Situated mainly between Speyside and Deeside in the eastern Scottish Highlands, the Cairngorms are an area of mountain wilderness containing 5 of Scotland's 9 peaks of over 4,000 feet in height and are home to a wide range of arctic flora as well as to Britain's only herd of reindeer. Snow lies on the ground here for longer than anywhere else in Scotland. The Cairngorms National Park was created in 2003 and covers nearly 1,500 square miles and includes some of the remotest country in the Scottish Highlands. The Park is a year round destination for outdoor enthusiasts.
The mountains themselves have a more rounded appearance than their West Highland counterparts though in several places the high plateau is cleft by deep rocky corries overlooking remote mountain tarns. No roads cross the central Cairngorms and access is usually from either Aviemore - via Glenmore - in the North or from Braemar on Deeside to the South. The 2 sides are linked by a walkers' pass - the Lairig Ghru - which follows a deep narrow defile below Ben Macdui - at 4,300 feet the second highest mountain in the United Kingdom.
Above Glenmore lies the Cairngorm Ski Area and the funicular railway which replaced the old chairlift and is a big visitor attraction in summer as well as transport for skiers in winter. Thankfully the ski area only covers a small part of the range. Glenmore Forest has an excellent network of bike trails and footpaths around Loch Morlich and Rothiemurchus while mountain hiking is the reason many come to the Cairngorms there being plenty of well marked trails crossing the high plateau and visiting the summits.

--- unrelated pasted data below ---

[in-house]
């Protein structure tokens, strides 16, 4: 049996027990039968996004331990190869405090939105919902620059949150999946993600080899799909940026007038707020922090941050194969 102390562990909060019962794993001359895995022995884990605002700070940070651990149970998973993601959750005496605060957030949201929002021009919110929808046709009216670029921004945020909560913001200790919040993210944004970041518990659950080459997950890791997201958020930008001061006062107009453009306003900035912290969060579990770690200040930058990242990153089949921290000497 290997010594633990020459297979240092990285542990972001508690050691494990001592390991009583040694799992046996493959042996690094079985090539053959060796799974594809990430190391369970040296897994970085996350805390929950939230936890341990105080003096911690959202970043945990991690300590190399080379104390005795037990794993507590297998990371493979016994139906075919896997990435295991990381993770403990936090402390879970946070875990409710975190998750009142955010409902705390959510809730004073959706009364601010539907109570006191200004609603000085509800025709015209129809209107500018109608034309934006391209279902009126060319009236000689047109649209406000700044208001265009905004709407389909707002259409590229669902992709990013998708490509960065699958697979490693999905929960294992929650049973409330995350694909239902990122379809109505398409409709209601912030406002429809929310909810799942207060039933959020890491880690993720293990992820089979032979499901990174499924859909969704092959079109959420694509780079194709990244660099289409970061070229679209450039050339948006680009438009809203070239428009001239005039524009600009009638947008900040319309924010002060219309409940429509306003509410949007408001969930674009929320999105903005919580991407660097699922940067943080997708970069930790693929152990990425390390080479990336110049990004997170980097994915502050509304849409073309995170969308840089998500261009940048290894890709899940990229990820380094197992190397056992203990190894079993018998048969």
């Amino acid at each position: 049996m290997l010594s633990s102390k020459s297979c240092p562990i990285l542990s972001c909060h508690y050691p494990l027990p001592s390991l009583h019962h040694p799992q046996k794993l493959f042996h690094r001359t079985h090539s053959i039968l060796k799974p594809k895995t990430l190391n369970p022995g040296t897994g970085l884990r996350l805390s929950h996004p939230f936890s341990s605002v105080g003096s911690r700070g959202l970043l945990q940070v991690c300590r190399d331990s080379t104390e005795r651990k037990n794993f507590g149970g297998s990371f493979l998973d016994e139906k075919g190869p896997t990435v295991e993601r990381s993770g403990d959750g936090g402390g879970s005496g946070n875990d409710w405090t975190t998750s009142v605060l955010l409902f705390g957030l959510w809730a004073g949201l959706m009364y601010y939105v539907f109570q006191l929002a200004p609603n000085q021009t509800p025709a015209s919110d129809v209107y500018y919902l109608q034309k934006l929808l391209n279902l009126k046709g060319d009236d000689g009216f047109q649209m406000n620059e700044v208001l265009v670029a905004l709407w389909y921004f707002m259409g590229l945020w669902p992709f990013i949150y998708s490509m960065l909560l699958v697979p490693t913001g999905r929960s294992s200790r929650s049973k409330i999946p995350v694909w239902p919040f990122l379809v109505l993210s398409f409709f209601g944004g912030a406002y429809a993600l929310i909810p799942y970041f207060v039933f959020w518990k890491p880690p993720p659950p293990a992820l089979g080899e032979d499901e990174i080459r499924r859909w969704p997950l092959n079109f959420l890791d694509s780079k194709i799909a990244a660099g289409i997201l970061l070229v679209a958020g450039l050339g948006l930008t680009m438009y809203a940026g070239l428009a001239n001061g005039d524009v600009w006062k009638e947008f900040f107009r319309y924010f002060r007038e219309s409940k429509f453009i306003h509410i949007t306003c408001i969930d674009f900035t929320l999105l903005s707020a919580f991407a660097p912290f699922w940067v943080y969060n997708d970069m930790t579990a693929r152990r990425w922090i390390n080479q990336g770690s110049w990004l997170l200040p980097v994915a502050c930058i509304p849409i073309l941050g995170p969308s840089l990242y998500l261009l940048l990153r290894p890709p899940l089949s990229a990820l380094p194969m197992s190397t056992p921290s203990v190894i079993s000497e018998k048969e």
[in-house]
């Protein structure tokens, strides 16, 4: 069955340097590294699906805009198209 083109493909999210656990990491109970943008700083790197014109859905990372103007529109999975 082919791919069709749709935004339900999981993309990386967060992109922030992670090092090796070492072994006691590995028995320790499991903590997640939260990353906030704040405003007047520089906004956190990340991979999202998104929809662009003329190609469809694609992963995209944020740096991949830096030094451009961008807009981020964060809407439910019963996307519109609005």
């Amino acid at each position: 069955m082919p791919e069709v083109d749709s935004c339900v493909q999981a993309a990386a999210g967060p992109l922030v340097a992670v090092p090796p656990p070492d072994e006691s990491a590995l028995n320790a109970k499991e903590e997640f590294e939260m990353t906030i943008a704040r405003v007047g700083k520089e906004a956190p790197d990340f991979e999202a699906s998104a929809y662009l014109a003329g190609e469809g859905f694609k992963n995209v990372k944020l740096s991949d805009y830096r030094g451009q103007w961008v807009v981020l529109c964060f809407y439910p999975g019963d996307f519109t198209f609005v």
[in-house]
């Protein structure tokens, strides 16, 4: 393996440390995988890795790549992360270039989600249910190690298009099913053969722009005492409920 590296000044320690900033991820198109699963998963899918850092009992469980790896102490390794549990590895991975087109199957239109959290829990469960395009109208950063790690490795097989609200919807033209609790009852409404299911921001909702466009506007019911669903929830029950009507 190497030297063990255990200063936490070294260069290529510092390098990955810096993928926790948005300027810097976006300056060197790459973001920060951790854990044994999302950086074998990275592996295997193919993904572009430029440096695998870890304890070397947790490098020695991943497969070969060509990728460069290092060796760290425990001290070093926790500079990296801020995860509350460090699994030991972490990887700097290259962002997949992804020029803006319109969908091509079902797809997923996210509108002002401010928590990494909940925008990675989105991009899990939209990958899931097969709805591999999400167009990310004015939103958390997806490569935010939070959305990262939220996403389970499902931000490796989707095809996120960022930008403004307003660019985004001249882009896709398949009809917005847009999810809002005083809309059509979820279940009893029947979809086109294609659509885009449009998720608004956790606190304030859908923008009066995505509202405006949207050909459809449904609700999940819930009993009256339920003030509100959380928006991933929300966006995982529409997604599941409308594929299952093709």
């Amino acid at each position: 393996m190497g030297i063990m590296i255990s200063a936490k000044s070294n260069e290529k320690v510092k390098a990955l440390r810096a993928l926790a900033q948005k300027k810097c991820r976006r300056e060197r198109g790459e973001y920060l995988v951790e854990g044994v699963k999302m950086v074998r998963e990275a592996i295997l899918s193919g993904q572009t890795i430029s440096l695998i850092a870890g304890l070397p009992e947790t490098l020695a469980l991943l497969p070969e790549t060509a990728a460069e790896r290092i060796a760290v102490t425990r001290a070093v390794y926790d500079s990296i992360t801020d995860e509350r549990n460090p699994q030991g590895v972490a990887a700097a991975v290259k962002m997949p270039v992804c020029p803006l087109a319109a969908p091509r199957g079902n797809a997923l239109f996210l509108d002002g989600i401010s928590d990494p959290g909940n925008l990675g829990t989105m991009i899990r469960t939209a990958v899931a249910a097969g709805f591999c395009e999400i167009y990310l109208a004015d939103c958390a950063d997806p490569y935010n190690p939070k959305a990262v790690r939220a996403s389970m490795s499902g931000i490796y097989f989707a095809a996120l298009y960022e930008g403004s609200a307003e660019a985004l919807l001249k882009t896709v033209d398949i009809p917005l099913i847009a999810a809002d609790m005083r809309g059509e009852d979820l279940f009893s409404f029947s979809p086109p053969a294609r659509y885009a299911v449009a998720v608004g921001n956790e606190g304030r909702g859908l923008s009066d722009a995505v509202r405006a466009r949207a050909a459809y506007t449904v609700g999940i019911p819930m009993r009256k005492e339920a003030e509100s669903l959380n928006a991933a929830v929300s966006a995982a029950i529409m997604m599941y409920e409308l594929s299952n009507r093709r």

Owing to the easterly aspect and comparitively high altitude the Cairngorms have a climate similar to that found in the Arctic. the weather in the Cairngorms is drier than that of the West Highlands but being Scotland the weather can be unsettled much of the time. The best time to visit the Highlands is generally May or June. Because of the height of the Cairngorms, temperatures are lower and snow cover is more consistent than in other parts of the UK. At 4,000 feet snow can fall at any time of year.
Glenmore Forest is reached by a regular bus service and road from Aviemore which itself is on the main rail network and the A9 which is mainly dual carriageway. Braemar has regular bus services and road access from the south and the Aberdeen direction. A bus service also links Aviemore and Braemar.
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